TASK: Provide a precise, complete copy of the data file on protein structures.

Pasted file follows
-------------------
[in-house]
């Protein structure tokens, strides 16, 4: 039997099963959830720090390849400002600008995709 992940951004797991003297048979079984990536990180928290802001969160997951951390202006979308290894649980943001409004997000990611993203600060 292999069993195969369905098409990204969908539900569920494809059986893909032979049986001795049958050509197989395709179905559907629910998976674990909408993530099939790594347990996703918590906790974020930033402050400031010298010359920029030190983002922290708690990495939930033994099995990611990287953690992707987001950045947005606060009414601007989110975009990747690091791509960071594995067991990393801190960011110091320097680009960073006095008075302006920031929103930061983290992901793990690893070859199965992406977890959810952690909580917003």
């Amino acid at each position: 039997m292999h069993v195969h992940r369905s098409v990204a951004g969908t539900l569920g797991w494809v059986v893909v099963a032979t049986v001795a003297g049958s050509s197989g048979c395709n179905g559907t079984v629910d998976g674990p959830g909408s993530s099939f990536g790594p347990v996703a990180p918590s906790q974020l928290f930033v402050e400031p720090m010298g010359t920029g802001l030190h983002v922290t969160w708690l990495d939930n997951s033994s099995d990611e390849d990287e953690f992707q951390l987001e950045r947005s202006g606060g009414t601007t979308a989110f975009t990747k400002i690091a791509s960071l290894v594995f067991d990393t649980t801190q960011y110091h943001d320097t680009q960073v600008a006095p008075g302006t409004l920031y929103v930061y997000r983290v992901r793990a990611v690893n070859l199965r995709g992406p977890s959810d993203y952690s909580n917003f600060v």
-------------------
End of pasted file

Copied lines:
[in-house]
């Protein structure tokens, strides 16, 4: 039997099963959830720090390849400002600008995709 992940951004797991003297048979079984990536990180928290802001969160997951951390202006979308290894649980943001409004997000990611993203600060 292999069993195969369905098409990204969908539900569920494809059986893909032979049986001795049958050509197989395709179905559907629910998976674990909408993530099939790594347990996703918590906790974020930033402050400031010298010359920029030190983002922290708690990495939930033994099995990611990287953690992707987001950045947005606060009414601007989110975009990747690091791509960071594995067991990393801190960011110091320097680009960073006095008075302006920031929103930061983290992901793990690893070859199965992406977890959810952690909580917003």
């Amino acid at each position: 039997m292999h069993v195969h992940r369905s098409v990204a951004g969908t539900l569920g797991w494809v059986v893909v099963a032979t049986v001795a003297g049958s050509s197989g048979c395709n179905g559907t079984v629910d998976g674990p959830g909408s993530s099939f990536g790594p347990v996703a990180p918590s906790q974020l928290f930033v402050e400031p720090m010298g010359t920029g802001l030190h983002v922290t969160w708690l990495d939930n997951s033994s099995d990611e390849d990287e953690f992707q951390l987001e950045r947005s202006g606060g009414t601007t979308a989110f975009t990747k400002i690091a791509s960071l290894v594995f067991d990393t649980t801190q960011y110091h943001d320097t680009q960073v600008a006095p008075g302006t409004l920031y929103v930061y997000r983290v992901r793990a990611v690893n070859l199965r995709g992406p977890s959810d993203y952690s909580n917003f600060v």